Are such reforms successful? As far as research might be able to predict, the answer is yes. Studies that compare similar groups' responses to gender-inclusive vs. gender-exclusive language forms have found that shifting away from masculine forms to those less gendered makes a difference in how people respond. For example, in very early research, Bem and Bem (1973) found that women were more likely to apply for jobs that might be stereotypically male when gender-neutral language was used.

More recently, a study with German participants asked people to read a news article about a geophysics conference using either default masculine, gender-balanced (male and female forms), or neutral (unisex) terms. They were then asked follow-up questions that, among other things, asked them to estimate how many women attended the conference. Using the generic masculine elicited the smallest estimate, while using the form that explicitly referred to women and men elicited the largest.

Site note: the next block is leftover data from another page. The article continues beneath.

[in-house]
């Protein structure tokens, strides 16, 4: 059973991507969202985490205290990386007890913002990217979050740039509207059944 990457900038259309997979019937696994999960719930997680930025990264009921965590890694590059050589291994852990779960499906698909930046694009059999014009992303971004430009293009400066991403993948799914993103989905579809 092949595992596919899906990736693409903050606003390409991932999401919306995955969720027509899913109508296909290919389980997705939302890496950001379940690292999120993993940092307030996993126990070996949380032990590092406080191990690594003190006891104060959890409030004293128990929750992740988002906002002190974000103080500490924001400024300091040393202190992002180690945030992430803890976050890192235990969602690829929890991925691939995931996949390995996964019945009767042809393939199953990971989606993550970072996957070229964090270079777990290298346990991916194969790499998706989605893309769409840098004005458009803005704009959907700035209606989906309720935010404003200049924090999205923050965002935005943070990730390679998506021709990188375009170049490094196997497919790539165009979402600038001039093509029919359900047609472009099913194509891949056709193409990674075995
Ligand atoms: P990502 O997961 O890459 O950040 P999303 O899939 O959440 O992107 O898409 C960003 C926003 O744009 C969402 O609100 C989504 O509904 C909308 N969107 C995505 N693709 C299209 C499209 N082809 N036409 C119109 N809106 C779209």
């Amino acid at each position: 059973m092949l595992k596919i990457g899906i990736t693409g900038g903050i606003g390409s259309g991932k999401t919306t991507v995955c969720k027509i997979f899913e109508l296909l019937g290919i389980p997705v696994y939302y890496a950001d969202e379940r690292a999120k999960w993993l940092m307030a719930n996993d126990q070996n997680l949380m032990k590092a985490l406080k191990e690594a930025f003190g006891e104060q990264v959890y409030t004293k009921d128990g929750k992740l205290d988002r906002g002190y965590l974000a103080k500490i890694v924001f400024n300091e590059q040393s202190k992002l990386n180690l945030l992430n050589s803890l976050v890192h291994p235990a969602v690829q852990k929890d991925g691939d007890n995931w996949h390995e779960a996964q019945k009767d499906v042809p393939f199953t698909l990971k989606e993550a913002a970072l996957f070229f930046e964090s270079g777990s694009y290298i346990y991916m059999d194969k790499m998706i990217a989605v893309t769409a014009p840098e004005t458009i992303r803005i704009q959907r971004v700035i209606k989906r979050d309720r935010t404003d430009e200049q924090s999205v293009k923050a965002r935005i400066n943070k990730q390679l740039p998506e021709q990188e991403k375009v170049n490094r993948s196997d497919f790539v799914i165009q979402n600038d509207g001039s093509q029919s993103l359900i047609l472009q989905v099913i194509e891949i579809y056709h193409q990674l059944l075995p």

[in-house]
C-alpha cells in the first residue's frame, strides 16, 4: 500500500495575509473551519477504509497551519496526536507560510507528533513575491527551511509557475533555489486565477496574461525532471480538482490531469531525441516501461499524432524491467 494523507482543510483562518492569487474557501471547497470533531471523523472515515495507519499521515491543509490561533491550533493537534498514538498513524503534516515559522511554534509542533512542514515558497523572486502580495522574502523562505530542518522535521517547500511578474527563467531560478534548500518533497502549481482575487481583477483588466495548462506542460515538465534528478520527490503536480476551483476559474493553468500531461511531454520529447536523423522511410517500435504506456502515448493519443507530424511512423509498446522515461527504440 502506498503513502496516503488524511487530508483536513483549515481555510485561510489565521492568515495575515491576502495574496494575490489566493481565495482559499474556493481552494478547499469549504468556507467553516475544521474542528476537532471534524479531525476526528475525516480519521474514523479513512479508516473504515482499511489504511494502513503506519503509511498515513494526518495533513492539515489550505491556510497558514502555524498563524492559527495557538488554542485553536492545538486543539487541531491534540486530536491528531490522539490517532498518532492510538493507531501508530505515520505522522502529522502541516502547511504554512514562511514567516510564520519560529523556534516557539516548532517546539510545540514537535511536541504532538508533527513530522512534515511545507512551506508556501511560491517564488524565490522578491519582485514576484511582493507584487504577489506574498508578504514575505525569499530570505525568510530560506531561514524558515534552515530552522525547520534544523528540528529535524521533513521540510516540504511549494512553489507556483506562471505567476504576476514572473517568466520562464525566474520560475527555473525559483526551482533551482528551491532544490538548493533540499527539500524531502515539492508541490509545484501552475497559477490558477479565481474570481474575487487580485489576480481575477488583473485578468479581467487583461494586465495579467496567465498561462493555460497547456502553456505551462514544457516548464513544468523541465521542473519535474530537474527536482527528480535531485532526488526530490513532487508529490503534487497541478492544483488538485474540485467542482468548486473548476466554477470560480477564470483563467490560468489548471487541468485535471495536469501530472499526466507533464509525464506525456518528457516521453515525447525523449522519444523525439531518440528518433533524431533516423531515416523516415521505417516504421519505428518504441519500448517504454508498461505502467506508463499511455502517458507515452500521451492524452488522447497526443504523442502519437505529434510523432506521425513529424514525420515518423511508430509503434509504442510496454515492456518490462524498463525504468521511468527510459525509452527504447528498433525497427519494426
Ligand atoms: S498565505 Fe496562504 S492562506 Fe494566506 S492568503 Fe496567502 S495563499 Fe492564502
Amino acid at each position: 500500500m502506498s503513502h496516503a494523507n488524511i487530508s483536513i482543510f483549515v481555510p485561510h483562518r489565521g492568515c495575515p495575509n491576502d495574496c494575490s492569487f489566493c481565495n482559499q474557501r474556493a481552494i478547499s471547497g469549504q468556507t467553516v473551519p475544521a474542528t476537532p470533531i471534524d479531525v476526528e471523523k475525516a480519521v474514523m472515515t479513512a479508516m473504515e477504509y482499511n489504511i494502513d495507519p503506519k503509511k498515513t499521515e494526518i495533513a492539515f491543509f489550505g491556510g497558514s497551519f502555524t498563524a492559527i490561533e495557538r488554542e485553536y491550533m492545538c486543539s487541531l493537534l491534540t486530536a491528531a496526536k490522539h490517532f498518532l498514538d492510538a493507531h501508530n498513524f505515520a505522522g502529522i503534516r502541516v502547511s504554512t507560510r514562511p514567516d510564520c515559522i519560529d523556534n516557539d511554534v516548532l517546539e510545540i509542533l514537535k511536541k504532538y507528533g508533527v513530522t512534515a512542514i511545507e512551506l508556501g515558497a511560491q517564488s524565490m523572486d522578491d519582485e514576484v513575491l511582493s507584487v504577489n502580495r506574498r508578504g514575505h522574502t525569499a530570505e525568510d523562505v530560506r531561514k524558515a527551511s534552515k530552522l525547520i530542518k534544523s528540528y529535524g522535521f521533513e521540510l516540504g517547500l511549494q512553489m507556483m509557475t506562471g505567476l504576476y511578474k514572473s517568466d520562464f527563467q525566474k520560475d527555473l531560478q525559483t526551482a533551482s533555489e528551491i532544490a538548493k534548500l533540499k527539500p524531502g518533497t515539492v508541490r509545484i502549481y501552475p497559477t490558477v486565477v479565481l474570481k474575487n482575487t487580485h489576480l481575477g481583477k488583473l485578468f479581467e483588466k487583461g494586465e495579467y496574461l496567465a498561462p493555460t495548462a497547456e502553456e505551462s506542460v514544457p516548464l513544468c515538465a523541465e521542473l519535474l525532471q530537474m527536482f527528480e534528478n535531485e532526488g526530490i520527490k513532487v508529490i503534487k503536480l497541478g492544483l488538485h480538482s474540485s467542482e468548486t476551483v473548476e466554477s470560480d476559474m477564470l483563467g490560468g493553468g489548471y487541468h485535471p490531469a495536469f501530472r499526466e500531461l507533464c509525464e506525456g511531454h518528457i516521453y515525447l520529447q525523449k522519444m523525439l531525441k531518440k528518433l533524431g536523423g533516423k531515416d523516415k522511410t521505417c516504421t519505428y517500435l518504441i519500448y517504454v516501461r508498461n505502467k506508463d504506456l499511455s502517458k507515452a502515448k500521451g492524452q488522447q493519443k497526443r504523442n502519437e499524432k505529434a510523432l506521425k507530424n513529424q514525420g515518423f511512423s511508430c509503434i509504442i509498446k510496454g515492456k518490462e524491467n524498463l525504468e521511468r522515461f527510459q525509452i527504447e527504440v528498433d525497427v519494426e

Similarly, in a study with Italian and German participants (both grammatical gender languages) using inclusive male/female words (such as Lehrerinnen und Lehrer, fem. and masc. for “teachers”) helped decrease professional gender stereotyping.

But the ultimate success or failure of attempts at language reform really rests with those in the language trenches who have the power to choose which forms they want to use. On that perhaps the jury is still out, though the last few decades have seen English “they” and Swedish “hen” become widely accepted and Hebrew has been shaken up by modern blended forms of generic nouns.

There is hope out there on the linguistic horizon, but a culture of inclusivity—and support for the adoption of linguistic forms to reflect it—is a necessary prerequisite.